Previously on Across Australia in 4 days:
Sat 3 Oct 2009 1:50 pm
I noticed several people checking something with the train staff at a makeshift counter at the head end of Sydney Central Station’s Platform 2 and 3. I went there, and saw that the train staff had a passenger list. I pulled out my seat booking paper which I had printed back home in Kuala Lumpur, and with a bit of apprehension, gave it to one of the Great Southern Railway (“GSR”) lady staff manning the counter.
I had half-expected my name not to be there. But I was pleasantly wrong – my internet-booked seat checked exactly with GSR’s printed records. Internet technology. You could book a seat from anywhere in the world, and when the time came for the actual travel, you could be reasonably sure that your name would be in the passenger manifest. I felt good that I was (and still am) partly instrumental, albeit minutely, in making that happen, with my involvement in sub-sea optical communication networks.
Sat 3 Oct 2009 2:00 pm
I was on Platform 2 with a group of fellow travelers experiencing the on-platform welcome and boarding briefing by the train manager. Present with him were 10 or so smiling and cheerful-looking “train hospitality assistants“. The manager informed us that the Indian Pacific was a long train and had to be split into two halves at the station to fit the platforms as well as to ease boarding. The half that was on Platform 3, with the two locomotives, would be pushed back and join that on platform 2, making a long train of 700 meters length. Good thing they split the train that way. Otherwise the poor people assigned to the front cars would have to walk more than half a kilometer to their seats!
Sat 3 Oct 2009 2:20 pm
Finally. I entered the train at Red flagged car S. My seat was in the adjoining car R, number 35 on the aisle. Red fabric seats with light green leather head cover. The seats looked to be bigger than an airliner economy seat. Maybe as big as a business class seat. That was encouraging… Overhead, there were dual layer luggage racks – the upper one was wide and held in place by a series of sturdy-looking stainless steel cantilevers bolted to the walls of the car. Obviously the rack was meant for bigger and heavier bags, while the lower rack was one half as wide, for laptops and small items.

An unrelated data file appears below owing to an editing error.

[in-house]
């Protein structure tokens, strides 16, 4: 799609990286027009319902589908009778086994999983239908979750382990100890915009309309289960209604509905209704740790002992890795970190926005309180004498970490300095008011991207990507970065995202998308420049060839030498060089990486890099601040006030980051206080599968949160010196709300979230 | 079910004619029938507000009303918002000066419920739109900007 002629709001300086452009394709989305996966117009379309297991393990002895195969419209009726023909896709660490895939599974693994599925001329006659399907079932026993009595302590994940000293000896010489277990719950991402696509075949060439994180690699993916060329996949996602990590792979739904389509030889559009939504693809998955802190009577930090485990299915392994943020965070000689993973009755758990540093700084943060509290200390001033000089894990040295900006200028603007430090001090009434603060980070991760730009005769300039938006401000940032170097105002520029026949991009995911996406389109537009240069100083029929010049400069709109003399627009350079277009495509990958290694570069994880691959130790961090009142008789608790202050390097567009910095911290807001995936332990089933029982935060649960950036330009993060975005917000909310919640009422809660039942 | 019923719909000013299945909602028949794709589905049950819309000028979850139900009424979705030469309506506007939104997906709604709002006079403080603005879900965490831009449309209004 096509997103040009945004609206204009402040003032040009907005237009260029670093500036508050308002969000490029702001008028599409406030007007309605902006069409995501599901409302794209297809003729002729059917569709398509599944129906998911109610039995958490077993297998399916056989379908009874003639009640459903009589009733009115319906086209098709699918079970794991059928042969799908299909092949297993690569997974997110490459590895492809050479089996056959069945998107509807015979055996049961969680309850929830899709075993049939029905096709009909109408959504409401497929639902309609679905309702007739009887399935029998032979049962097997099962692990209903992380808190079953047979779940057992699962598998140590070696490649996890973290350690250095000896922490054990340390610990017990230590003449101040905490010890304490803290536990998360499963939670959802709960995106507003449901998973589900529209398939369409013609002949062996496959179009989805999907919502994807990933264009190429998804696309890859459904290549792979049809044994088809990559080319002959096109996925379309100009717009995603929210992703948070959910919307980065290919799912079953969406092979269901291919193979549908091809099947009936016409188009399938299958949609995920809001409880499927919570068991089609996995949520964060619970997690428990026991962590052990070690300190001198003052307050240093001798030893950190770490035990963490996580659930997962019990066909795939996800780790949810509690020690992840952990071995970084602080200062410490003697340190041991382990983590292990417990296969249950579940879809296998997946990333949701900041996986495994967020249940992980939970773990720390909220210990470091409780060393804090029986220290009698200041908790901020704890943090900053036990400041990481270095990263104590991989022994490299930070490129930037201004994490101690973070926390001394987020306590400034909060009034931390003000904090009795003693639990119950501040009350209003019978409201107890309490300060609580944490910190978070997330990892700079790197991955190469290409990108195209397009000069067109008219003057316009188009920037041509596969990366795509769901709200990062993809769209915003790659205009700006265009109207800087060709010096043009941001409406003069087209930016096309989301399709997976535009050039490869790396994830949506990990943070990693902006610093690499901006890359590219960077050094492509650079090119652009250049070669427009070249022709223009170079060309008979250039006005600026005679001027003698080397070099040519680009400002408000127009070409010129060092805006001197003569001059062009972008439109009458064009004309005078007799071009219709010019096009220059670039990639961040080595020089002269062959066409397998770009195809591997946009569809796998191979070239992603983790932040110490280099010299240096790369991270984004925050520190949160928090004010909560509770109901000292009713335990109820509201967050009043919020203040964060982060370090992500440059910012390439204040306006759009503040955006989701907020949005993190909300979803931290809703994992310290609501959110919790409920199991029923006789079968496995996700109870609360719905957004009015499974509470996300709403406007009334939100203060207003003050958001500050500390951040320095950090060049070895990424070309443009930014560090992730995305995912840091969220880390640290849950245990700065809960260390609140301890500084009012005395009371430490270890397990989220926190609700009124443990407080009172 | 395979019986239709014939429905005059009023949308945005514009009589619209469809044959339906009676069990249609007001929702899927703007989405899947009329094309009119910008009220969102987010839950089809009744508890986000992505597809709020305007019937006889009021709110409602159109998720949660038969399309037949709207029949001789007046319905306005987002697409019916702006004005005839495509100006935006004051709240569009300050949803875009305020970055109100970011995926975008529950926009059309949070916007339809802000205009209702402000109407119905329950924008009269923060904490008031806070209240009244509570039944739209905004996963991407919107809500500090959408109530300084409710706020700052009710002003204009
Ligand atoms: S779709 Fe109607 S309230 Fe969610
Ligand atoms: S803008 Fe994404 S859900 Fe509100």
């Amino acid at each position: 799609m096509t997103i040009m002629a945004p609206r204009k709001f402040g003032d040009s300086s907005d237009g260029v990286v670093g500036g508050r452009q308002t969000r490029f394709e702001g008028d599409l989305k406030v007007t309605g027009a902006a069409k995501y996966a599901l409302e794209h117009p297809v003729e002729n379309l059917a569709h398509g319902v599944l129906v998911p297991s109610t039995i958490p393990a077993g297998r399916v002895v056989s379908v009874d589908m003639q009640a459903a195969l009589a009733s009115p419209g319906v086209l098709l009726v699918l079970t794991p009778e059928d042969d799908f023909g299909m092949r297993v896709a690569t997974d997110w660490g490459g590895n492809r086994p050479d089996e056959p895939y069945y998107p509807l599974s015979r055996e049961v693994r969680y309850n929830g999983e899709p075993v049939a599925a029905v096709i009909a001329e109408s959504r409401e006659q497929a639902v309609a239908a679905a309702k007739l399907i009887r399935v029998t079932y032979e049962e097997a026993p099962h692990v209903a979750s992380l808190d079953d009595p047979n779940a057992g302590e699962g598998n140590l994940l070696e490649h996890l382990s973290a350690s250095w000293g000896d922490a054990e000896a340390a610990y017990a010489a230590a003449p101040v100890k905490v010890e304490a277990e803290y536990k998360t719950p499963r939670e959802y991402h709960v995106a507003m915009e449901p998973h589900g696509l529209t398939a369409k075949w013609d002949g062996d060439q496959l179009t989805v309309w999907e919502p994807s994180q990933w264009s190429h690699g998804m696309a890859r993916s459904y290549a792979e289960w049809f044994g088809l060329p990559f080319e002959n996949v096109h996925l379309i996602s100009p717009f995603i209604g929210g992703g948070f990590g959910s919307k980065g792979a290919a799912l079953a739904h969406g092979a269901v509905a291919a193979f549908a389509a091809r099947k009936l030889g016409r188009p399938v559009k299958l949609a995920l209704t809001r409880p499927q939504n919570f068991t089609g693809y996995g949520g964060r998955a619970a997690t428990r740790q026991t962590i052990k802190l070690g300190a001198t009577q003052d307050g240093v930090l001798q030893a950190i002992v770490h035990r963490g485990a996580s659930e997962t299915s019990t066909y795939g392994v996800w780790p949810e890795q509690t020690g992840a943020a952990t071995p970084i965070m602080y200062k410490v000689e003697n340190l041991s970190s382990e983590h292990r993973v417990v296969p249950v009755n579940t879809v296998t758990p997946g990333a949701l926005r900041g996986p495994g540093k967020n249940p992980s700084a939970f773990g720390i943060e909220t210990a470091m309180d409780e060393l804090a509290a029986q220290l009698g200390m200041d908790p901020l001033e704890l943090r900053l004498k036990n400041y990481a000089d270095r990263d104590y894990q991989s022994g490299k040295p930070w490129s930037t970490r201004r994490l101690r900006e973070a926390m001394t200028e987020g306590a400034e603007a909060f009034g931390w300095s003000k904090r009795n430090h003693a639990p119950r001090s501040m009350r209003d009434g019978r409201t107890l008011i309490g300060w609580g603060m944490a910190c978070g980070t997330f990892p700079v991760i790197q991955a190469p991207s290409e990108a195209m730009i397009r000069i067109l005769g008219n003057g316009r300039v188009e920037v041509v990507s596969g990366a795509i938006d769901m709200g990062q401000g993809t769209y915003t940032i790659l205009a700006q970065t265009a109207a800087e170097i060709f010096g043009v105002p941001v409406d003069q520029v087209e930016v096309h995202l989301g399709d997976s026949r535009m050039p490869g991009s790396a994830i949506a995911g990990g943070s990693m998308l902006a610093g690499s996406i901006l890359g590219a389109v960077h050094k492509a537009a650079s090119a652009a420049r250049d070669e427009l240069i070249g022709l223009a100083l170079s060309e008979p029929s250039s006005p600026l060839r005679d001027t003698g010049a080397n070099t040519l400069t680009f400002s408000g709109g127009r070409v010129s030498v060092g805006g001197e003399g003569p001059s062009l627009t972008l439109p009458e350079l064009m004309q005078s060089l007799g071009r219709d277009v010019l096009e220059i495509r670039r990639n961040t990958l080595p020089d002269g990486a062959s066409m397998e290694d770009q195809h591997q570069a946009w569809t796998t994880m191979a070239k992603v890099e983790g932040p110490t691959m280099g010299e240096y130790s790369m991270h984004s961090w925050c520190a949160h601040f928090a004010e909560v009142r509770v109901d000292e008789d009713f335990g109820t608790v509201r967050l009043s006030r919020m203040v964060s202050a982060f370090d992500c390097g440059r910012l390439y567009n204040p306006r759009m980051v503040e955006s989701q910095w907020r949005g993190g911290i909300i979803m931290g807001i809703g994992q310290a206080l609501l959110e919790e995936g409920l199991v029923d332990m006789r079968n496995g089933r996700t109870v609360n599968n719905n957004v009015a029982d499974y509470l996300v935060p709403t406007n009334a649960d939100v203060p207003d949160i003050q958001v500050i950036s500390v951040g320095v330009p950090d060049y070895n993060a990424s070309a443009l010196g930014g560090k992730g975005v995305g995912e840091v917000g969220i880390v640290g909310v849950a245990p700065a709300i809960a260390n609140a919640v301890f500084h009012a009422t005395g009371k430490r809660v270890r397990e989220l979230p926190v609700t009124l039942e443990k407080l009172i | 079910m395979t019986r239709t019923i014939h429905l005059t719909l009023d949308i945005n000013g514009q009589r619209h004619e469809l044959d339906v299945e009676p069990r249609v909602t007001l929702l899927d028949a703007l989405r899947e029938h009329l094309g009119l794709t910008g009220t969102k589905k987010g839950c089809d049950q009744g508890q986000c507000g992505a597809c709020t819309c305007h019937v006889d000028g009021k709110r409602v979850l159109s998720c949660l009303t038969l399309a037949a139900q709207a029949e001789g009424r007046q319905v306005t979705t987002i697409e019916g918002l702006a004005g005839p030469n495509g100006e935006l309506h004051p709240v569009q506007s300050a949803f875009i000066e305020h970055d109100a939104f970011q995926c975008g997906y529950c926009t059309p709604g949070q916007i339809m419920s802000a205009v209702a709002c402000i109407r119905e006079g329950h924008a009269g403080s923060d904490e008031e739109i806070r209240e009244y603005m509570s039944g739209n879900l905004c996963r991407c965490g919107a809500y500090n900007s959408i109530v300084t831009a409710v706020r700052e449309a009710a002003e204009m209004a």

Sat 3 Oct 2009 2:30 pm
A Chinese-looking man joined the car, and occupied the seat next to me, 36 window. After some talk, got to know his name, Wilfred, a Perth resident who had migrated to Australia from New Zealand and was originally from Kuching, Malaysia. Small world!. Wilfred was on board the Indian Pacific with his wife and son, who both occupied the seats immediately in front of us. From our brief conversation, he was really keen on solar power. Wilfred and family was on their way back to Perth after spending several days in Sydney. And guess what, they were returning to Perth on the Indian Pacific after crossing over the Australian continent on the Indian Pacific as well! Adventurous folks! And I thought I was an adventurous guy….
Sat 3 Oct 2009 2:55 pm
The train started to move. In was on time. Dead on. That debunked those very negative reports of Indian Pacific on the internet…